Indian utility-scale solar parks have kickstarted the nation’s energy sector transition.
This is according to a recent report by the Institute for Energy Economics and Financial Analysis (IEEFA) that evaluates India’s four-year-old utility-scale solar park model, called ‘the Ultra Mega Solar Power Plant’ (UMPP).
To meet its ambitious target of installing 175GW of renewable energy by 2021/22 and 275GW by 2026/27, the Indian Ministry of New and Renewable Energy launched a series of solar power projects in 2016 – they had a minimum capacity of 500MW and a combined capacity of 40GW to be achieved by 2022, across 21 states in India.
According to IEEFA, the four-year-old initiative has not only attracted foreign investment and global developers but has also provided investors with an opportunity to enter the $500-700 billion (£410-574bn) clean energy market and make the most of grid infrastructure investment opportunities.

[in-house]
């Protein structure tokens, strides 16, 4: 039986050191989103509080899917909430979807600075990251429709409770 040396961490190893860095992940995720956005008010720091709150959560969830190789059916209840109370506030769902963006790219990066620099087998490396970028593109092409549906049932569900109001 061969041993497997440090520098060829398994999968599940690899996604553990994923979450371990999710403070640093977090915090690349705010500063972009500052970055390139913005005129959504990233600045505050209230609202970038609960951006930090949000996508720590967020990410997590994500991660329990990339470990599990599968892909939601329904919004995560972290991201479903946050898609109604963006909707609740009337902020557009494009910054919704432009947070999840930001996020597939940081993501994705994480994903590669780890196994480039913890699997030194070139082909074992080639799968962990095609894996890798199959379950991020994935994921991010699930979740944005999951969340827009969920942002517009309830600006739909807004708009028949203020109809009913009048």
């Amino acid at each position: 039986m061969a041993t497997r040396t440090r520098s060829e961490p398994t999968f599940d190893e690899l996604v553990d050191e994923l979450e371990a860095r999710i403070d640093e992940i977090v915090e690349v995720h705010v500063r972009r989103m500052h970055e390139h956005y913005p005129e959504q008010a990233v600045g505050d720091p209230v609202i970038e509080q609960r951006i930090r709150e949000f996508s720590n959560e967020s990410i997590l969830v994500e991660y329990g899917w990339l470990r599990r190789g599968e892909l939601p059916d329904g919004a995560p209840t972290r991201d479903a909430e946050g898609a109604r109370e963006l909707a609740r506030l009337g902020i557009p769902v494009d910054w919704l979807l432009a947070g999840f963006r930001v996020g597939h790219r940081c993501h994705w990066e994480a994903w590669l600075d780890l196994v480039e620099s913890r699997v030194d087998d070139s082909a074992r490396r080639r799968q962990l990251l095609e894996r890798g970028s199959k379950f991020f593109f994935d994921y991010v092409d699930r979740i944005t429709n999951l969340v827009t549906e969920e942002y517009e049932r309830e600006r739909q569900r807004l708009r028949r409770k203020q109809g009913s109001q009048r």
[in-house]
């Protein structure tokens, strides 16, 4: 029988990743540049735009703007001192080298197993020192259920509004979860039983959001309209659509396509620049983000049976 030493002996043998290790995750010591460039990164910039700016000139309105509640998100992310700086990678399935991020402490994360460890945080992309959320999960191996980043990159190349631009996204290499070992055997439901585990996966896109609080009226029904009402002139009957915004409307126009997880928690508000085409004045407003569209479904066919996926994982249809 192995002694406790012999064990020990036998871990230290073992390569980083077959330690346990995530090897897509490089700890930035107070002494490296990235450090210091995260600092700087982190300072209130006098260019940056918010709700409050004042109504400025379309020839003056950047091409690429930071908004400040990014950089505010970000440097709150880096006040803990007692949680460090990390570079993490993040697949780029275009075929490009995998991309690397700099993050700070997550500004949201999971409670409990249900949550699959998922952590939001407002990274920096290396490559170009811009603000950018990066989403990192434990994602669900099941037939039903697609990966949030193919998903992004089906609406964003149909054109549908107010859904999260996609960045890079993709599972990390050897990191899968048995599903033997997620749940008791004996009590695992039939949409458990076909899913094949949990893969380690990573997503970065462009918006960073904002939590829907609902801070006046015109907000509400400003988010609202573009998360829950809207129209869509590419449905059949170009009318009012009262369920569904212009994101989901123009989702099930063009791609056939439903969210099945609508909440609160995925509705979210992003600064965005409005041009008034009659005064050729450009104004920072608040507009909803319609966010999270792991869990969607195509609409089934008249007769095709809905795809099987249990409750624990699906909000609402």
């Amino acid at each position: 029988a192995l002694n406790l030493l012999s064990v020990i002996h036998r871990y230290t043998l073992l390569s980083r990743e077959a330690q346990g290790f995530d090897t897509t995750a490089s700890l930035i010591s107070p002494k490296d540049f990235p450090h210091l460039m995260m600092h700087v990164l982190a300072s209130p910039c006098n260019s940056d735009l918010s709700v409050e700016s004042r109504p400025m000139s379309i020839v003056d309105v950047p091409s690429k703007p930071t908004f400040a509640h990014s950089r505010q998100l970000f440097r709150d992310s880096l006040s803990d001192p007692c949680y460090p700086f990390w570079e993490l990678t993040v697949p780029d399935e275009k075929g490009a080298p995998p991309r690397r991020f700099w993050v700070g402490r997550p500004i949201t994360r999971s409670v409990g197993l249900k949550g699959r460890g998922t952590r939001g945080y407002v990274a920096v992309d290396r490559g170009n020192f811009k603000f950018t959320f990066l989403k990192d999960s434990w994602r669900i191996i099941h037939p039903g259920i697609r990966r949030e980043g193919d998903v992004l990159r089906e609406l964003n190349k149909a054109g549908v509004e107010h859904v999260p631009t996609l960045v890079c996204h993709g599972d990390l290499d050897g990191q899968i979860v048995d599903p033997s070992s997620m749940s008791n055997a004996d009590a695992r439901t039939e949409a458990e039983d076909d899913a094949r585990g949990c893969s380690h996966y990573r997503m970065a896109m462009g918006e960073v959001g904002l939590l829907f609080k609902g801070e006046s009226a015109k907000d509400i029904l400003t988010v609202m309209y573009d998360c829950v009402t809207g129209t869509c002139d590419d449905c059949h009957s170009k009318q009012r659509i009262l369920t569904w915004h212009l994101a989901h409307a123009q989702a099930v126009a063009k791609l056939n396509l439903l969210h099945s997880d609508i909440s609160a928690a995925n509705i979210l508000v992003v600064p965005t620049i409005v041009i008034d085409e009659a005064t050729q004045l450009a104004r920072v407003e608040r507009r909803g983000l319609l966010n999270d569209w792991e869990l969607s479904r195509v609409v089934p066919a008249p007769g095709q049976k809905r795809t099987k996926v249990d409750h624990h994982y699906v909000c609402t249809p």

India is now home to several ‘ultra-mega solar parks’ with capacities of more than 1GW.
Two of the newly-established solar parks are noted to be world’s largest solar-powered installations, including the Bhadla Solar Park in Rajasthan, spread across 14,000 acres with a total capacity of 2,245MW.
IEEFA research analyst, Kashish Shah said: “This approach has driven economies of scale and attracted global capital into India’s renewable energy sector over the last five years, with an immediate boon in mid-2017 of halving solar tariffs to a record low of ₹2.44/kWh (£0.03) at the prevailing exchange rate.”
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